Which is the direction of change in surgery? In so far as simple answers can be offered I believe these things are important. What can be done with less trauma, less blood loss, less suturing and less time is to be preferred. Prefer also that which causes less pain, illness and discomfort to the patient. It is noted that the doings of the surgical team and how the patient experiences the operation is focused, not the outcome.
The surgical act is focused on the assumption that the result stands proportional to how well the operation was conducted. I wonder if all surgeons believe this to be true. If they did so much of surgery would be different. Surgeons would search for simplicity and economy of the surgical act and hate everything that increases the complexity. They would avoid drains and nasogastric tubes and throw away retention sutures. They would switch to single layer anastomoses and change to a running suture with a single knot for the obvious reason that it is easier and saves time.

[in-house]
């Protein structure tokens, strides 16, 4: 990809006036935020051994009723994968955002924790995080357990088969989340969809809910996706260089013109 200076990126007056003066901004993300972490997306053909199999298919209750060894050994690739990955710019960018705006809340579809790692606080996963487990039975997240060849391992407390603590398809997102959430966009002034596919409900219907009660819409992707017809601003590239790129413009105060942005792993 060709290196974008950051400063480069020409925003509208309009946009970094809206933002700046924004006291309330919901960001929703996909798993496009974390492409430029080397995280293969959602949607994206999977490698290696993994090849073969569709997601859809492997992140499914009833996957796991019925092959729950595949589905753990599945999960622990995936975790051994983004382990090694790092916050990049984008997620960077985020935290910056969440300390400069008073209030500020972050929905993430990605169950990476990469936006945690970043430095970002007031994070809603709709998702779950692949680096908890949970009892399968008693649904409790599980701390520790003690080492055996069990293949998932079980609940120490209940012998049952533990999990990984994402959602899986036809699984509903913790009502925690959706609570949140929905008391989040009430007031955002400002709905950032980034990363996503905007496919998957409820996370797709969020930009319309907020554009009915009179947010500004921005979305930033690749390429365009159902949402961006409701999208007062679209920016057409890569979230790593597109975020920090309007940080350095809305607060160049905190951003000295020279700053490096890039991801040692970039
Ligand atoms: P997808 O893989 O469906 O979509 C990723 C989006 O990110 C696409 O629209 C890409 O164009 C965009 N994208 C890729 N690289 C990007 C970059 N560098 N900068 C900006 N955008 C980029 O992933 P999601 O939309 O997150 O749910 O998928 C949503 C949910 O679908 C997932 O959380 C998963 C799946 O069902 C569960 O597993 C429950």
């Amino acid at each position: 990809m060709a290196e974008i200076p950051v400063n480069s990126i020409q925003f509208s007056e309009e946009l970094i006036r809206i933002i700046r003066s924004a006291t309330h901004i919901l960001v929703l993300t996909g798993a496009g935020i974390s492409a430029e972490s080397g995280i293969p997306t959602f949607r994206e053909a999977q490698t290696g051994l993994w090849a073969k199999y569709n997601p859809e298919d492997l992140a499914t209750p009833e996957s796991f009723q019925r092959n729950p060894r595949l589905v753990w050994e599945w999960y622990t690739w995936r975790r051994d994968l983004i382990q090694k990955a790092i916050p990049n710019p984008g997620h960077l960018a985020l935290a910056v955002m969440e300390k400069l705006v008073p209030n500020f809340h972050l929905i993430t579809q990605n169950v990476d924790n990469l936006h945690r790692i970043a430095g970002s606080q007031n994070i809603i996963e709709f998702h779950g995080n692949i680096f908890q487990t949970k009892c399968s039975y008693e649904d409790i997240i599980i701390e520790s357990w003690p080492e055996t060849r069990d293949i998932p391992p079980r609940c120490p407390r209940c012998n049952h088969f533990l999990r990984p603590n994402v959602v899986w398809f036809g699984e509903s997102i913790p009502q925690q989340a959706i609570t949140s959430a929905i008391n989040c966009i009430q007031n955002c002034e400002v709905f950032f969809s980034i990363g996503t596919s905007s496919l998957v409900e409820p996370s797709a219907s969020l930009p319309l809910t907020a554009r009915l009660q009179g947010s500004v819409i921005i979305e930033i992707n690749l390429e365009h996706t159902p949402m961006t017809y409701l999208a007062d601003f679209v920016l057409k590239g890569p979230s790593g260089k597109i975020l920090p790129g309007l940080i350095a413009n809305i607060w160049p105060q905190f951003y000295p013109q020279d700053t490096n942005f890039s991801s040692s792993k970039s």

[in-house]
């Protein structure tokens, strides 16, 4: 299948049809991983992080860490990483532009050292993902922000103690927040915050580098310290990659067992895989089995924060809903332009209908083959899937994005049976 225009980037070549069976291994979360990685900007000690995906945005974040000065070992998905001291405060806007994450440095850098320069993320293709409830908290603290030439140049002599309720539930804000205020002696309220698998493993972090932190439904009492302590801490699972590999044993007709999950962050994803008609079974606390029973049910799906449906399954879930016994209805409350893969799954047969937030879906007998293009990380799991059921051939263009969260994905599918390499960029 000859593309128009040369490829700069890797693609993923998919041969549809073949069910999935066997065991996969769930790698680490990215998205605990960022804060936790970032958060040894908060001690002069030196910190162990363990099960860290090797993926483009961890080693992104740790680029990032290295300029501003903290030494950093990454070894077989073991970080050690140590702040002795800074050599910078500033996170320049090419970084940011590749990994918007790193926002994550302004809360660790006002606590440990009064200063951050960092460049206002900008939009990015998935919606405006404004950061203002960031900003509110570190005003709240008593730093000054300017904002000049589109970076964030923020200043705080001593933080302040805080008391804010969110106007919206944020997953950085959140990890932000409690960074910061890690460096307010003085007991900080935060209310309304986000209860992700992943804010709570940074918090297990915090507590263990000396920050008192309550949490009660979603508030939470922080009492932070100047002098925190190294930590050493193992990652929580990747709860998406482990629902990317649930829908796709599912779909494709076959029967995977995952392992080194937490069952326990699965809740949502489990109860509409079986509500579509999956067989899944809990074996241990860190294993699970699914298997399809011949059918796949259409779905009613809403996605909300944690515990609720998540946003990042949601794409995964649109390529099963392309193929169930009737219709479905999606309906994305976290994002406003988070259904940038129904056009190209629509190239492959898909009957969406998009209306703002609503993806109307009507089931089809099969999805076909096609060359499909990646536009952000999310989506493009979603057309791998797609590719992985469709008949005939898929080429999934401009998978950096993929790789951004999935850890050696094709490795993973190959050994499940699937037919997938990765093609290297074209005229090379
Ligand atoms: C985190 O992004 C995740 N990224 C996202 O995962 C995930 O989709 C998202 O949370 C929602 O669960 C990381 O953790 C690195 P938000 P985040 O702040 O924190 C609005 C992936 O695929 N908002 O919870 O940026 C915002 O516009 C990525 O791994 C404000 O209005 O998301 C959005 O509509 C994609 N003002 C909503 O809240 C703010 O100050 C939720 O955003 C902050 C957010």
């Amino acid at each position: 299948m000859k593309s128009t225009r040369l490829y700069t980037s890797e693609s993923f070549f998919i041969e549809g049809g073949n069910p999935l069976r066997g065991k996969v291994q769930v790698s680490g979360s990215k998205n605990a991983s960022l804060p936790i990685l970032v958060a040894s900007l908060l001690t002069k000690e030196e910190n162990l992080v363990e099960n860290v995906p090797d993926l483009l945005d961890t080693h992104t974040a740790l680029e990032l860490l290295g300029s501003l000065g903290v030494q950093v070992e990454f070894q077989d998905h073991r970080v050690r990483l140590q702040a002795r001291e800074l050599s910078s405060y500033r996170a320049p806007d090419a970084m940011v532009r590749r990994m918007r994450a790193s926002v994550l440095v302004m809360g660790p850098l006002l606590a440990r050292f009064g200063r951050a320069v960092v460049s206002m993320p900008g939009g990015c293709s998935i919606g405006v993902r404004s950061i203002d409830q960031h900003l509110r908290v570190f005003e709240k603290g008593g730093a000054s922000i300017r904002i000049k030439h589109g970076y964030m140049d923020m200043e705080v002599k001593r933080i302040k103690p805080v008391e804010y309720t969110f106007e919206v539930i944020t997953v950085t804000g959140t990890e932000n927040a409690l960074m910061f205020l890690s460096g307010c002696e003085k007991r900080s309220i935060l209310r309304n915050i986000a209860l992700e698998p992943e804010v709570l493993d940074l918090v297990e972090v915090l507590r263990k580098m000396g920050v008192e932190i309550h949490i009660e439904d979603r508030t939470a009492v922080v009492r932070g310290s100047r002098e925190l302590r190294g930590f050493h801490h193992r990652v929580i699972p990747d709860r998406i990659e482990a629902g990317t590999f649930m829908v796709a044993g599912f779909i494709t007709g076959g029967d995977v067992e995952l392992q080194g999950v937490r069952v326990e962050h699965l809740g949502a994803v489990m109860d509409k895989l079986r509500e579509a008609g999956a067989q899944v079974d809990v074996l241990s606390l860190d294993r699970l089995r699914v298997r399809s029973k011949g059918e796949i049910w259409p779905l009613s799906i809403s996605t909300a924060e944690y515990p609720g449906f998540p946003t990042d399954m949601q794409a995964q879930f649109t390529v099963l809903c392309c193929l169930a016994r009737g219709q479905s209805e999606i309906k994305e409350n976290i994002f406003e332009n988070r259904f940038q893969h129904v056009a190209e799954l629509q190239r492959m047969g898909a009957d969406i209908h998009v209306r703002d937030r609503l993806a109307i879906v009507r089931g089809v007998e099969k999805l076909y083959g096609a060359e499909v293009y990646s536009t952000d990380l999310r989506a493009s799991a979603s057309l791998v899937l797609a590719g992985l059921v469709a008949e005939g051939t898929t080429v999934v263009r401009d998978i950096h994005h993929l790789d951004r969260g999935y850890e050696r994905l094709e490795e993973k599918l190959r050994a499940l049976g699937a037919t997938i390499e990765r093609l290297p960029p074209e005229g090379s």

Surgeons would wonder why patients become ill after surgery and bedridden with pain. It cannot be blamed on the anaesthesia but rather on the surgery. Surgeons would find means to accomplish a bloodless and transfusion free surgery because bleeding and transfusion cause systemic effects. They would find means of a tension-free surgery because excessive suture and suture under tension induce ischaemic inflammation which is painful and trigger systemic responses.
Surgeons would master the use of their instruments so tissues can be cut and joined with the least of movements and force, and they would sharpen their minds to the point when the handicraft is nothing but the conception of the completed operation.
Above all, surgeons must acquire a clear understanding of the direction of change and the ways to promote it. There will be a day when surgery is done almost without patients suffering from it.